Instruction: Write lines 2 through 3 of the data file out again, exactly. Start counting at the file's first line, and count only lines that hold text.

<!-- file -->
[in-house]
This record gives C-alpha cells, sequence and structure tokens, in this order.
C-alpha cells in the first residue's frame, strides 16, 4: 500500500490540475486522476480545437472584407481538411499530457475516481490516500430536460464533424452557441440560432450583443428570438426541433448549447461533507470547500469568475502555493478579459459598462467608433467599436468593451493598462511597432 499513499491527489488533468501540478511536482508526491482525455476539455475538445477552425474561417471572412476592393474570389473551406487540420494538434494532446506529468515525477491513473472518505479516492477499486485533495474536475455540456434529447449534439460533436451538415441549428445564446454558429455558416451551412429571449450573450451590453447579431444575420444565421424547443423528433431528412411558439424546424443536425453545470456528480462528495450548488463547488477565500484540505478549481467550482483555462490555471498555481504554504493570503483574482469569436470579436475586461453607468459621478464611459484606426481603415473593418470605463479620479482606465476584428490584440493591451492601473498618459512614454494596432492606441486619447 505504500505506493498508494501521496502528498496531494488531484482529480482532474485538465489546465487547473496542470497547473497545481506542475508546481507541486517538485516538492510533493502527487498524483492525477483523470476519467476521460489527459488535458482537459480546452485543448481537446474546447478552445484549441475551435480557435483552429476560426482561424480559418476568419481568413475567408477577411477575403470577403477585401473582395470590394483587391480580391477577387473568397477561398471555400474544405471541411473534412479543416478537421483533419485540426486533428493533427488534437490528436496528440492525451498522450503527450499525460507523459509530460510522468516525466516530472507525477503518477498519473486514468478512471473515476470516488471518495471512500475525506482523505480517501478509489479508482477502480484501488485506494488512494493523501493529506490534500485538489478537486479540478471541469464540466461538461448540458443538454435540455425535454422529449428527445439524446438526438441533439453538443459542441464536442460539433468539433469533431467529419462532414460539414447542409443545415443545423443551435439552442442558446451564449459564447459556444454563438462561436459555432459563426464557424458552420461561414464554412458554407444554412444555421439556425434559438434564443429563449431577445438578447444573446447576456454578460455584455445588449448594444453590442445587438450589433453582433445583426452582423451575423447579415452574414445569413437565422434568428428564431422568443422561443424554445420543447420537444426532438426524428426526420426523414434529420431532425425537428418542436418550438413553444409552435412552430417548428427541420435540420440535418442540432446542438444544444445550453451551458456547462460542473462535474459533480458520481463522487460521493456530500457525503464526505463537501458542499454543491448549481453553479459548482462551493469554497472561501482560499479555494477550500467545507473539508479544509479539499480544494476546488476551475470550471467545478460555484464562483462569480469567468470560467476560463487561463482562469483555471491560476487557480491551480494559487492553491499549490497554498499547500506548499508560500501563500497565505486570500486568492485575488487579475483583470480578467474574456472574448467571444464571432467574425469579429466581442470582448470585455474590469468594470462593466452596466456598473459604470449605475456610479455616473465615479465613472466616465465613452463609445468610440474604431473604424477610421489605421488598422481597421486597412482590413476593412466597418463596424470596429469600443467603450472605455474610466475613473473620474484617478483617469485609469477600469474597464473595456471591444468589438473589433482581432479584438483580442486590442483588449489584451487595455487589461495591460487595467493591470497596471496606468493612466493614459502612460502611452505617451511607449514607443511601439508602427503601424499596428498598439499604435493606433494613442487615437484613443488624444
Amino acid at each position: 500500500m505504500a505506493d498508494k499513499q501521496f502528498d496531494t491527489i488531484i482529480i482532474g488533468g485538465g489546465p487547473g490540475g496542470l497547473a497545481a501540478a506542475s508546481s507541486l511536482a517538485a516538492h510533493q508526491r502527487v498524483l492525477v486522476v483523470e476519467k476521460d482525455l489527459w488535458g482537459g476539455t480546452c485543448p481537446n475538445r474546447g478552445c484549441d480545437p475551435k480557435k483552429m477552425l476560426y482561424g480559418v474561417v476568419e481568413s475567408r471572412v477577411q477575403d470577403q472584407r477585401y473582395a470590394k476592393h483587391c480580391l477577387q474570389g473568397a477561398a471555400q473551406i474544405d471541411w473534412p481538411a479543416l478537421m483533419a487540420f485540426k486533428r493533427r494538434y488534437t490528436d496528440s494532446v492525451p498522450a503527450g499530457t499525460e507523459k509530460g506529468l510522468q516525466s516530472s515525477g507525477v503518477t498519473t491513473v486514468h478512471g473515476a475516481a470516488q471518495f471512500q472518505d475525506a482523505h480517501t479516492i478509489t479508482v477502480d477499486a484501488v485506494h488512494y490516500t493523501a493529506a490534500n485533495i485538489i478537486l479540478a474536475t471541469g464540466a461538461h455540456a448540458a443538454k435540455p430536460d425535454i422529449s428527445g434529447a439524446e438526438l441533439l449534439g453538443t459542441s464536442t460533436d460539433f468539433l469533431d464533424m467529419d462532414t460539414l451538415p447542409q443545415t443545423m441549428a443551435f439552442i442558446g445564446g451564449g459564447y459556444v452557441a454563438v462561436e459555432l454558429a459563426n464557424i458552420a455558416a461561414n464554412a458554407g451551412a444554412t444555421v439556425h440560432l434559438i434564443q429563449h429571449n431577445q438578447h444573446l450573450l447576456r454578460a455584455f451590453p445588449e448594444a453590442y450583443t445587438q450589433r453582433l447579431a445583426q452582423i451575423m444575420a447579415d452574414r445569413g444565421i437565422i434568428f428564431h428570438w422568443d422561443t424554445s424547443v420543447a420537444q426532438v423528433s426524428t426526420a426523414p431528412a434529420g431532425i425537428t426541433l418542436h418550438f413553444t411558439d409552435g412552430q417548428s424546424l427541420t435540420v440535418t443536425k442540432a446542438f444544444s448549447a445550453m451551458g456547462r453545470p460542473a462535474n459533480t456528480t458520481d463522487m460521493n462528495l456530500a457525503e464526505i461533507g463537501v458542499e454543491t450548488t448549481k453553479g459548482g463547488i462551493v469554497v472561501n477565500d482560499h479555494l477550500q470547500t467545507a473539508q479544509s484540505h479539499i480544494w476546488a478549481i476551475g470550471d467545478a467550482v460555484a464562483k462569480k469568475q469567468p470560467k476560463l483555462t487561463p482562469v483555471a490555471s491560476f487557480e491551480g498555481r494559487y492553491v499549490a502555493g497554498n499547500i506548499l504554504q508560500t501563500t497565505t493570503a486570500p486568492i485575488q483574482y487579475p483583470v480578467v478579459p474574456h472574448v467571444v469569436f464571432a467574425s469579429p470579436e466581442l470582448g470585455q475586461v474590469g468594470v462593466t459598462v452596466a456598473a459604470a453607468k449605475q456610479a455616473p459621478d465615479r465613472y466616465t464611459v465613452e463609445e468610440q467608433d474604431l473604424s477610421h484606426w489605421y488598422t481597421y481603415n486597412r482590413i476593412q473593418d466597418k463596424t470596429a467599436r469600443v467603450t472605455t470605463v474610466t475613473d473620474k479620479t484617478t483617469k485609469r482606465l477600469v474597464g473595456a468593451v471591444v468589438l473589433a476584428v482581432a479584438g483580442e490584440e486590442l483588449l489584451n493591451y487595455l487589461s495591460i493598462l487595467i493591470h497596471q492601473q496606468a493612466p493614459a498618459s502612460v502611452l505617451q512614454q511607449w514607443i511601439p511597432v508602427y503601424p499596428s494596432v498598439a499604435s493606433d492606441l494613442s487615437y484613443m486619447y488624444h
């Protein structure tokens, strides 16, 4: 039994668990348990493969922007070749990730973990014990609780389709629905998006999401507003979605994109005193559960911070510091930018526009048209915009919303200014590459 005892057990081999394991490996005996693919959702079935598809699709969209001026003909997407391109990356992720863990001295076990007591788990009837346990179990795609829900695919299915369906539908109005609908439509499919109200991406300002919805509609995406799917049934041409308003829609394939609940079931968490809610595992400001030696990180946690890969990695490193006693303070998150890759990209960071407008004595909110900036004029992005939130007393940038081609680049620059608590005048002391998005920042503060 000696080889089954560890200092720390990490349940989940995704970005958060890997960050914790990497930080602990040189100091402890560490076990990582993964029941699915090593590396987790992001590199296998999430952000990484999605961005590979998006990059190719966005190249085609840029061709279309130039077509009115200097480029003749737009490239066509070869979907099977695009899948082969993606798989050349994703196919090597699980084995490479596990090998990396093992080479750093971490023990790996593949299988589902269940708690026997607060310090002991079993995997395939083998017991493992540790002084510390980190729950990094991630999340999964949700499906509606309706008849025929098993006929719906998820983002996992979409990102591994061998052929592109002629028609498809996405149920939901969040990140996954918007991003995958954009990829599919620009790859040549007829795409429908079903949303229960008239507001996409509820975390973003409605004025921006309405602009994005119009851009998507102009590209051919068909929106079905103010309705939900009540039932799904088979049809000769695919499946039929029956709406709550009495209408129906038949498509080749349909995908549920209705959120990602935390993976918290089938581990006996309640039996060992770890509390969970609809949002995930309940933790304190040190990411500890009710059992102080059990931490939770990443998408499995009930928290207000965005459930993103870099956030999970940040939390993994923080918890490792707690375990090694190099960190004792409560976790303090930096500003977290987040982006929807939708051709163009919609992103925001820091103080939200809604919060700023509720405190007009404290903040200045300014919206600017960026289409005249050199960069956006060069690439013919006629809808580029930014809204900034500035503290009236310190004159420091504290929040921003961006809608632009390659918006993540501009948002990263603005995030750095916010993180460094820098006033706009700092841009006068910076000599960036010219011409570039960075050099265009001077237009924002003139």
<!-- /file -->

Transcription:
This record gives C-alpha cells, sequence and structure tokens, in this order.
C-alpha cells in the first residue's frame, strides 16, 4: 500500500490540475486522476480545437472584407481538411499530457475516481490516500430536460464533424452557441440560432450583443428570438426541433448549447461533507470547500469568475502555493478579459459598462467608433467599436468593451493598462511597432 499513499491527489488533468501540478511536482508526491482525455476539455475538445477552425474561417471572412476592393474570389473551406487540420494538434494532446506529468515525477491513473472518505479516492477499486485533495474536475455540456434529447449534439460533436451538415441549428445564446454558429455558416451551412429571449450573450451590453447579431444575420444565421424547443423528433431528412411558439424546424443536425453545470456528480462528495450548488463547488477565500484540505478549481467550482483555462490555471498555481504554504493570503483574482469569436470579436475586461453607468459621478464611459484606426481603415473593418470605463479620479482606465476584428490584440493591451492601473498618459512614454494596432492606441486619447 505504500505506493498508494501521496502528498496531494488531484482529480482532474485538465489546465487547473496542470497547473497545481506542475508546481507541486517538485516538492510533493502527487498524483492525477483523470476519467476521460489527459488535458482537459480546452485543448481537446474546447478552445484549441475551435480557435483552429476560426482561424480559418476568419481568413475567408477577411477575403470577403477585401473582395470590394483587391480580391477577387473568397477561398471555400474544405471541411473534412479543416478537421483533419485540426486533428493533427488534437490528436496528440492525451498522450503527450499525460507523459509530460510522468516525466516530472507525477503518477498519473486514468478512471473515476470516488471518495471512500475525506482523505480517501478509489479508482477502480484501488485506494488512494493523501493529506490534500485538489478537486479540478471541469464540466461538461448540458443538454435540455425535454422529449428527445439524446438526438441533439453538443459542441464536442460539433468539433469533431467529419462532414460539414447542409443545415443545423443551435439552442442558446451564449459564447459556444454563438462561436459555432459563426464557424458552420461561414464554412458554407444554412444555421439556425434559438434564443429563449431577445438578447444573446447576456454578460455584455445588449448594444453590442445587438450589433453582433445583426452582423451575423447579415452574414445569413437565422434568428428564431422568443422561443424554445420543447420537444426532438426524428426526420426523414434529420431532425425537428418542436418550438413553444409552435412552430417548428427541420435540420440535418442540432446542438444544444445550453451551458456547462460542473462535474459533480458520481463522487460521493456530500457525503464526505463537501458542499454543491448549481453553479459548482462551493469554497472561501482560499479555494477550500467545507473539508479544509479539499480544494476546488476551475470550471467545478460555484464562483462569480469567468470560467476560463487561463482562469483555471491560476487557480491551480494559487492553491499549490497554498499547500506548499508560500501563500497565505486570500486568492485575488487579475483583470480578467474574456472574448467571444464571432467574425469579429466581442470582448470585455474590469468594470462593466452596466456598473459604470449605475456610479455616473465615479465613472466616465465613452463609445468610440474604431473604424477610421489605421488598422481597421486597412482590413476593412466597418463596424470596429469600443467603450472605455474610466475613473473620474484617478483617469485609469477600469474597464473595456471591444468589438473589433482581432479584438483580442486590442483588449489584451487595455487589461495591460487595467493591470497596471496606468493612466493614459502612460502611452505617451511607449514607443511601439508602427503601424499596428498598439499604435493606433494613442487615437484613443488624444